Every postwar British leader has seen the Middle East as a threatening place. They worried about the loss of empire and the risk of having oil supplies cut off; made bombastic claims about new Hitlers and transnational terrorism. But whatever the specific issues of the day, one thing has been remarkably consistent: most prime ministers since the second world war have overseen some kind of military intervention in the Middle East. That is one of the most striking themes of Nigel Ashton’s fascinating book on the beliefs and relationships that shaped British prime ministers’ policies in the region, from the Suez crisis to the Arab uprisings.
Diary entries, telegrams, diplomatic records and, where possible, interviews with aides and advisers help bring out the psychology, preoccupations and prejudices that framed British decision making. The result is an empathetic but not a sympathetic account. In almost every chapter Ashton identifies a tendency to approach the Middle East with a mix of fear and hubris. Even as they saw the region as dangerous, British leaders ensured that their troops and officials were frequently entangled in it. Long after the formal structures of empire came to an end, an assumption persisted that Britain should and would have a role in shaping the region. In the early 1950s, a diplomat wrote of lying awake at night, fearing that all of Asia was moving out of Britain’s orbit, and that “our western civilisation will be soon strangled and subjected, with its bombs unusable in its pocket”.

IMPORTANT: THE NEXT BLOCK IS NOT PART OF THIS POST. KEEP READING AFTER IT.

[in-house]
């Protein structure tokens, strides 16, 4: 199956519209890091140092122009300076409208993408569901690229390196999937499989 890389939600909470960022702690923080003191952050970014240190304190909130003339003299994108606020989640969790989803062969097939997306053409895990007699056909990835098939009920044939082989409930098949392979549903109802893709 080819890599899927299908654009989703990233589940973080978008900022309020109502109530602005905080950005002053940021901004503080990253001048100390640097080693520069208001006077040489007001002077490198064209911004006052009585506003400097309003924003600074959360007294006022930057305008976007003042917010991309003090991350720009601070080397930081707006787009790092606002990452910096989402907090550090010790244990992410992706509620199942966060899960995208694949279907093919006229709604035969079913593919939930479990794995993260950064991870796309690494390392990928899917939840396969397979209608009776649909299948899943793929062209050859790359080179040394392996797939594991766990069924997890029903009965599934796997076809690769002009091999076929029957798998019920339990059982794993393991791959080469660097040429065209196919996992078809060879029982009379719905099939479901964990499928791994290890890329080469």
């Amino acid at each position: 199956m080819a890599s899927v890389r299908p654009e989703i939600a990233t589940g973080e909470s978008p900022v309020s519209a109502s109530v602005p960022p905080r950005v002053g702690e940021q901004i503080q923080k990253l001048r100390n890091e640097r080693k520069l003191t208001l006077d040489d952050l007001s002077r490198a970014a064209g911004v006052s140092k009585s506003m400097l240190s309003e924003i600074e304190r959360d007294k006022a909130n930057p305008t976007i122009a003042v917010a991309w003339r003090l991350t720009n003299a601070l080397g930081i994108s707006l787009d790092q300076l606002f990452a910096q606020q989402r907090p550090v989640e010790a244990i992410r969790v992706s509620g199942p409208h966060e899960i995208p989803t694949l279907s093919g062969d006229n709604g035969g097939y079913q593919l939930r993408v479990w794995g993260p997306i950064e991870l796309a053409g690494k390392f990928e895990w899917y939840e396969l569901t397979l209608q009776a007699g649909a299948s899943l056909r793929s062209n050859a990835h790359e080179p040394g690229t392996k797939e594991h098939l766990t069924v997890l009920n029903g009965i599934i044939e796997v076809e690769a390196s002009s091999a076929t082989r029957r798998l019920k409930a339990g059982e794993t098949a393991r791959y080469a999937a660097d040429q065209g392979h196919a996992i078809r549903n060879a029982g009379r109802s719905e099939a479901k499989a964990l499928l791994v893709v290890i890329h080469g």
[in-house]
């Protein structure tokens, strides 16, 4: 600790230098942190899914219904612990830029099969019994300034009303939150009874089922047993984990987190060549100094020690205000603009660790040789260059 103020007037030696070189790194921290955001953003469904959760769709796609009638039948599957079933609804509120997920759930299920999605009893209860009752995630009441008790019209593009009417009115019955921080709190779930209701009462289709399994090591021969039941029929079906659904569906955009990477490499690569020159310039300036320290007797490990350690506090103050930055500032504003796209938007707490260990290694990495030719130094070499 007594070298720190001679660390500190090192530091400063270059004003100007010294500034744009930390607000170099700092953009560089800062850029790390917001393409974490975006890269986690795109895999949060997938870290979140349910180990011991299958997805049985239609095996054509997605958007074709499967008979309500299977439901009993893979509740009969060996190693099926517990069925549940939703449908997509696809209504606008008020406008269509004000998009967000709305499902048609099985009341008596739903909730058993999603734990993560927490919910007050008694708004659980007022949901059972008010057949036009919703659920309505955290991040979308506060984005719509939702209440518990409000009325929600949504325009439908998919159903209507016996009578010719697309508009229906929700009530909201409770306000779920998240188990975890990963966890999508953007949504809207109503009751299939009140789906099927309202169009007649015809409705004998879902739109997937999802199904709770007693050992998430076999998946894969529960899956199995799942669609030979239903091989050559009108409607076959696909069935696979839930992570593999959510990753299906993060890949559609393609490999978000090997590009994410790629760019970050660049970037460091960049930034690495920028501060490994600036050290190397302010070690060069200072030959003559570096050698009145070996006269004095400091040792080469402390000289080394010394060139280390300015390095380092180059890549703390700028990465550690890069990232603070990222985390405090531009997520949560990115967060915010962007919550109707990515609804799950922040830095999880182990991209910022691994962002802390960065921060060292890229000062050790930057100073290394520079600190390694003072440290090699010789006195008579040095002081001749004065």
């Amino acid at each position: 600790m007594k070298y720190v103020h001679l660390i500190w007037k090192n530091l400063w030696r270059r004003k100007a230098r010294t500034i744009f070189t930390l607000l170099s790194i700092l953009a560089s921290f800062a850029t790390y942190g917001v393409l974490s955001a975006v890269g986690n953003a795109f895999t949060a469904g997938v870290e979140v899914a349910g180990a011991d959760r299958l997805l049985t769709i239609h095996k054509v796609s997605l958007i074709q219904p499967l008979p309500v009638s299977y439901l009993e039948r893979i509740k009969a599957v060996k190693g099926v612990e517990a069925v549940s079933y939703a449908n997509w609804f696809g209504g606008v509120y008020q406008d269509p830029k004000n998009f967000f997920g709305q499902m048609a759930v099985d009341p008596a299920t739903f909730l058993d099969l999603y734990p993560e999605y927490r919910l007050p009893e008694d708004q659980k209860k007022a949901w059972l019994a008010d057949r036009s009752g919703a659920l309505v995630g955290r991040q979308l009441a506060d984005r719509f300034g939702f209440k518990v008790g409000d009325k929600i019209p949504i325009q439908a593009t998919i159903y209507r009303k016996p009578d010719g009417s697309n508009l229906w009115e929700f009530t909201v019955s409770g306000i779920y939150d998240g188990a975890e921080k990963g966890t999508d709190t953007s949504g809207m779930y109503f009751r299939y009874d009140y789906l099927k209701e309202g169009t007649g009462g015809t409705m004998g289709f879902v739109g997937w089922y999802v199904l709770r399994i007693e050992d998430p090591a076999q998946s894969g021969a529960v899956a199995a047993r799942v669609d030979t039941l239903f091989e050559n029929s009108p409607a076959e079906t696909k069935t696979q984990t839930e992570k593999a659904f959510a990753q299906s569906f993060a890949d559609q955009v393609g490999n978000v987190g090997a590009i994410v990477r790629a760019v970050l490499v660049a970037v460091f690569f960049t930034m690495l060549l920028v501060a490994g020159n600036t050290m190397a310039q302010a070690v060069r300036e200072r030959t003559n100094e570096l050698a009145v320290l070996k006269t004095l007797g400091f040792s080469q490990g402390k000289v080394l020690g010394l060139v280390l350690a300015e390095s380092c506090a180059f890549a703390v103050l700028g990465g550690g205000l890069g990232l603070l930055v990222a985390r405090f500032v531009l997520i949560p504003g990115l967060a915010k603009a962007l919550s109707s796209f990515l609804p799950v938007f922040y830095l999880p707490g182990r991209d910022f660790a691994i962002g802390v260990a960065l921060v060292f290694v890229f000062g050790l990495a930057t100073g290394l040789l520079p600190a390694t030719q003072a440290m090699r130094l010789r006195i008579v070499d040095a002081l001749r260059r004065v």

Ashton deftly sketches successive leaders’ romanticised views of the Middle East as the cradle of “Judeo-Christian values” and as a last bastion of empire (James Callaghan told a journalist that Suez had been a worse disaster than the loss of the American colonies). Meanwhile, successive British prime ministers framed populist Arab leaders as “Hitlers” or “Mussolinis”, casting them as oriental despots.Fearing Arab nationalism’s potential to unite the region and change the terms of trade for oil, Anthony Eden sought to overthrow the Egyptian president Gamal Abdel Nasser even before the Suez crisis. When the latter eventually seized the canal, Eden told US president Dwight Eisenhower that it was the 1930s all over again: it threatened an “ignoble end” to Britain’s long history as the leader of Europe in the fight for freedom. Eisenhower was apparently baffled by the overblown sense of existential threat. Meanwhile, MI6 aimed to engineer a coup in Syria, just a few years after the US and UK had backed the coup against prime minister Mohammad Mossadegh of Iran. Such attempts to maintain control in fact sowed the seeds of lasting mistrust.
The Hitler comparison was used repeatedly; for Nasser, Saddam Hussein and Muammar Gaddafi. Yet, depending on the assessments of different prime ministers, similar leaders – or indeed, the very same leaders – would be framed as moderate forces for stability. While numerous books have covered the Arab-Israeli wars, Iraq and Afghanistan, Ashton’s book provides a useful account of the smaller, subtler interventions, such as Britain’s covert operations in Yemen in the 1960s, fighting the Dhofar rebels in Oman in the 60s and 70s, and sending rapid support to the governments of Jordan and Kuwait when they felt threatened, well before the days of Saddam.